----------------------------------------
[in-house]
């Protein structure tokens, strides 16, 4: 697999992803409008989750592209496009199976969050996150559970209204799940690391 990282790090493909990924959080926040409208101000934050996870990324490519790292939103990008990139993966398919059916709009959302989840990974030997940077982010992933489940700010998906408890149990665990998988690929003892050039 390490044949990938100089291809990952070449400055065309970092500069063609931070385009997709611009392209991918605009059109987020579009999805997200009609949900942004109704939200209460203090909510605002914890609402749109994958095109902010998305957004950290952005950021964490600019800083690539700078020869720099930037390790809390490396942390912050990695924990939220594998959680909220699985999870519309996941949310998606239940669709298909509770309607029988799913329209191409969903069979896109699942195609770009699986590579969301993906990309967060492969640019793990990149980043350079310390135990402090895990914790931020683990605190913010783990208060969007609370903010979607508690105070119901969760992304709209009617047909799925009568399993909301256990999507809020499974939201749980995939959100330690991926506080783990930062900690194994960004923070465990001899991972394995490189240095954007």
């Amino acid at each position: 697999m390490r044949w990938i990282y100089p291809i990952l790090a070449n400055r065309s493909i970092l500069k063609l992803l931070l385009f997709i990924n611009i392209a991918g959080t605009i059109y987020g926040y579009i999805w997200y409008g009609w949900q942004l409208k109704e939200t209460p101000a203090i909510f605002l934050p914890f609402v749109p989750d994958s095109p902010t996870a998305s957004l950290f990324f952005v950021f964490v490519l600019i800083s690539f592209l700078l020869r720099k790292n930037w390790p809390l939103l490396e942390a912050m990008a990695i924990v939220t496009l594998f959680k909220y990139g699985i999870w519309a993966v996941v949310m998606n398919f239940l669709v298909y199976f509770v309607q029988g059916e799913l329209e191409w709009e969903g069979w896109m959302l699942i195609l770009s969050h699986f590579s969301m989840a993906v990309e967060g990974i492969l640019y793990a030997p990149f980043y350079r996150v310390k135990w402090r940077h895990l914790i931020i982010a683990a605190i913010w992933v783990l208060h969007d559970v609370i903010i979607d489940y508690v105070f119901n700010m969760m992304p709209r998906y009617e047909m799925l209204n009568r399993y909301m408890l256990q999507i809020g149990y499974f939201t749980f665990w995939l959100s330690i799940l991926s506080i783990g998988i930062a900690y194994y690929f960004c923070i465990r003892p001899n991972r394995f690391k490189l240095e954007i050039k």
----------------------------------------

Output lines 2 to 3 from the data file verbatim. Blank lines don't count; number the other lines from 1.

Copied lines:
């Protein structure tokens, strides 16, 4: 697999992803409008989750592209496009199976969050996150559970209204799940690391 990282790090493909990924959080926040409208101000934050996870990324490519790292939103990008990139993966398919059916709009959302989840990974030997940077982010992933489940700010998906408890149990665990998988690929003892050039 390490044949990938100089291809990952070449400055065309970092500069063609931070385009997709611009392209991918605009059109987020579009999805997200009609949900942004109704939200209460203090909510605002914890609402749109994958095109902010998305957004950290952005950021964490600019800083690539700078020869720099930037390790809390490396942390912050990695924990939220594998959680909220699985999870519309996941949310998606239940669709298909509770309607029988799913329209191409969903069979896109699942195609770009699986590579969301993906990309967060492969640019793990990149980043350079310390135990402090895990914790931020683990605190913010783990208060969007609370903010979607508690105070119901969760992304709209009617047909799925009568399993909301256990999507809020499974939201749980995939959100330690991926506080783990930062900690194994960004923070465990001899991972394995490189240095954007």
């Amino acid at each position: 697999m390490r044949w990938i990282y100089p291809i990952l790090a070449n400055r065309s493909i970092l500069k063609l992803l931070l385009f997709i990924n611009i392209a991918g959080t605009i059109y987020g926040y579009i999805w997200y409008g009609w949900q942004l409208k109704e939200t209460p101000a203090i909510f605002l934050p914890f609402v749109p989750d994958s095109p902010t996870a998305s957004l950290f990324f952005v950021f964490v490519l600019i800083s690539f592209l700078l020869r720099k790292n930037w390790p809390l939103l490396e942390a912050m990008a990695i924990v939220t496009l594998f959680k909220y990139g699985i999870w519309a993966v996941v949310m998606n398919f239940l669709v298909y199976f509770v309607q029988g059916e799913l329209e191409w709009e969903g069979w896109m959302l699942i195609l770009s969050h699986f590579s969301m989840a993906v990309e967060g990974i492969l640019y793990a030997p990149f980043y350079r996150v310390k135990w402090r940077h895990l914790i931020i982010a683990a605190i913010w992933v783990l208060h969007d559970v609370i903010i979607d489940y508690v105070f119901n700010m969760m992304p709209r998906y009617e047909m799925l209204n009568r399993y909301m408890l256990q999507i809020g149990y499974f939201t749980f665990w995939l959100s330690i799940l991926s506080i783990g998988i930062a900690y194994y690929f960004c923070i465990r003892p001899n991972r394995f690391k490189l240095e954007i050039k």